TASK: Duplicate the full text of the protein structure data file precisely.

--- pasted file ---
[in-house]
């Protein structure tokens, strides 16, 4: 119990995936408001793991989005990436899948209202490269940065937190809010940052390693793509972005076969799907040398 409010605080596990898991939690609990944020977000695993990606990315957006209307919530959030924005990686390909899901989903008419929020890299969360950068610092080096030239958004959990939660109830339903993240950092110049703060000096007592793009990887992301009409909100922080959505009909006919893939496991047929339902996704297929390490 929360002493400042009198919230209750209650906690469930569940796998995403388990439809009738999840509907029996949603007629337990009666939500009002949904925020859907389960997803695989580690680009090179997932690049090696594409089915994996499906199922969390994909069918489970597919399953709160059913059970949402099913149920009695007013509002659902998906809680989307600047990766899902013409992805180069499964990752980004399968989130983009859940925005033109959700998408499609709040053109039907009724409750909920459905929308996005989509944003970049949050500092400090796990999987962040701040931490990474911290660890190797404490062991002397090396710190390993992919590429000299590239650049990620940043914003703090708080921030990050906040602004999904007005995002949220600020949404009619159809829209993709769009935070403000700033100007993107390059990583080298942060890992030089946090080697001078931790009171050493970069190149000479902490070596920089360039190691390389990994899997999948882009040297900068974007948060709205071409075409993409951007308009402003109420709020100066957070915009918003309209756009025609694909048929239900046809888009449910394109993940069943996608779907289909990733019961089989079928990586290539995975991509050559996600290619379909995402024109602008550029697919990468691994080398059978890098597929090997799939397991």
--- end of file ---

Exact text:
[in-house]
């Protein structure tokens, strides 16, 4: 119990995936408001793991989005990436899948209202490269940065937190809010940052390693793509972005076969799907040398 409010605080596990898991939690609990944020977000695993990606990315957006209307919530959030924005990686390909899901989903008419929020890299969360950068610092080096030239958004959990939660109830339903993240950092110049703060000096007592793009990887992301009409909100922080959505009909006919893939496991047929339902996704297929390490 929360002493400042009198919230209750209650906690469930569940796998995403388990439809009738999840509907029996949603007629337990009666939500009002949904925020859907389960997803695989580690680009090179997932690049090696594409089915994996499906199922969390994909069918489970597919399953709160059913059970949402099913149920009695007013509002659902998906809680989307600047990766899902013409992805180069499964990752980004399968989130983009859940925005033109959700998408499609709040053109039907009724409750909920459905929308996005989509944003970049949050500092400090796990999987962040701040931490990474911290660890190797404490062991002397090396710190390993992919590429000299590239650049990620940043914003703090708080921030990050906040602004999904007005995002949220600020949404009619159809829209993709769009935070403000700033100007993107390059990583080298942060890992030089946090080697001078931790009171050493970069190149000479902490070596920089360039190691390389990994899997999948882009040297900068974007948060709205071409075409993409951007308009402003109420709020100066957070915009918003309209756009025609694909048929239900046809888009449910394109993940069943996608779907289909990733019961089989079928990586290539995975991509050559996600290619379909995402024109602008550029697919990468691994080398059978890098597929090997799939397991």